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|Trust fund for his wife and daughters
Written by Glenn
(9/5/2009 11:52 a.m.)
in consequence of the missive, Henry Dashwood's income, penned by Nina RG
Henry Dashwood's mistake was to trust that either his uncle or his son would be generous. He had it in his power to ensure that his wife and daughters would be cared for if the family had been more frugal for 19 years.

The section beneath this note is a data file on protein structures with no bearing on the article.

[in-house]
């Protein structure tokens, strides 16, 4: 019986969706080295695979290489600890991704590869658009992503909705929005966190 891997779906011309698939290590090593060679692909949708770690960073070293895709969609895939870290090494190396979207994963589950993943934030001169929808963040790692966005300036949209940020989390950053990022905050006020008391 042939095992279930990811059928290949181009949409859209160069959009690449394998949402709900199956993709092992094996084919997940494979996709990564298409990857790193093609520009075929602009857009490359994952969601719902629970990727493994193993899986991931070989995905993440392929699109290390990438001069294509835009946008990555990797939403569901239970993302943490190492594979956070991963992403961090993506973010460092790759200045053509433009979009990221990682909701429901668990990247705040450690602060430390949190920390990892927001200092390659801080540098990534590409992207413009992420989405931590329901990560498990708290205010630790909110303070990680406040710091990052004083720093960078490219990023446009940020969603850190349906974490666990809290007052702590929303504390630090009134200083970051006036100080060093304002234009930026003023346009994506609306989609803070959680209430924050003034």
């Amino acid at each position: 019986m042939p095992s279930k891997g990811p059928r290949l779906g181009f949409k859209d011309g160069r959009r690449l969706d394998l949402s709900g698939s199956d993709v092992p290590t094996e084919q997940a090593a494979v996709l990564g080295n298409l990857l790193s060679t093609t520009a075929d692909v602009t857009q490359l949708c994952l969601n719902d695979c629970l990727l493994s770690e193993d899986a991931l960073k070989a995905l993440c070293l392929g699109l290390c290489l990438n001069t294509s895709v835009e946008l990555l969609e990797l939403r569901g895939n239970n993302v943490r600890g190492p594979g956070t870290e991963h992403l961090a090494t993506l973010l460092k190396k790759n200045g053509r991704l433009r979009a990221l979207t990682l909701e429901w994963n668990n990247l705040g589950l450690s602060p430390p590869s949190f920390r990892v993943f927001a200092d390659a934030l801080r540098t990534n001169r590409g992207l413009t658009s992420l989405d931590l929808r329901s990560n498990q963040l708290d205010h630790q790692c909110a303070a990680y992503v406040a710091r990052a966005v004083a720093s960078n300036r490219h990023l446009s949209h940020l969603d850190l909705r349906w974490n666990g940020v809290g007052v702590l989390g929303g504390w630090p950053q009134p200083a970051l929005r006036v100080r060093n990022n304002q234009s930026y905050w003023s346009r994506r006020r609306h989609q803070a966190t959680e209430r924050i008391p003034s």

In chapter 1, John Dashwood estimates the income from the Norland estate to be "four thousand a-year". I made a spreadsheet to estimate how much money Mr. Henry Dashwood could have saved in a trust fund for his daughters, assuming that his family lived on £3,000 a year. I think that is a reasonable amount, since Mr. Bennet supported a wife and five daughters on £2,200 a year and Mrs. Bennet was a spendthrift. Norland was a large estate and the big house had many servants but Henry Dashwood could have closed off some of the rooms and had fewer servants. If he had started saving £1,000 a year at the birth of Elinor, in 19 years he would have £30,539, assuming a 5% interest rate. That would provide his wife and daughters £1,526.95 a year upon his death. I'm assuming the £10,000 his wife inherited in the novel was part of this trust fund. Is this reasonable?
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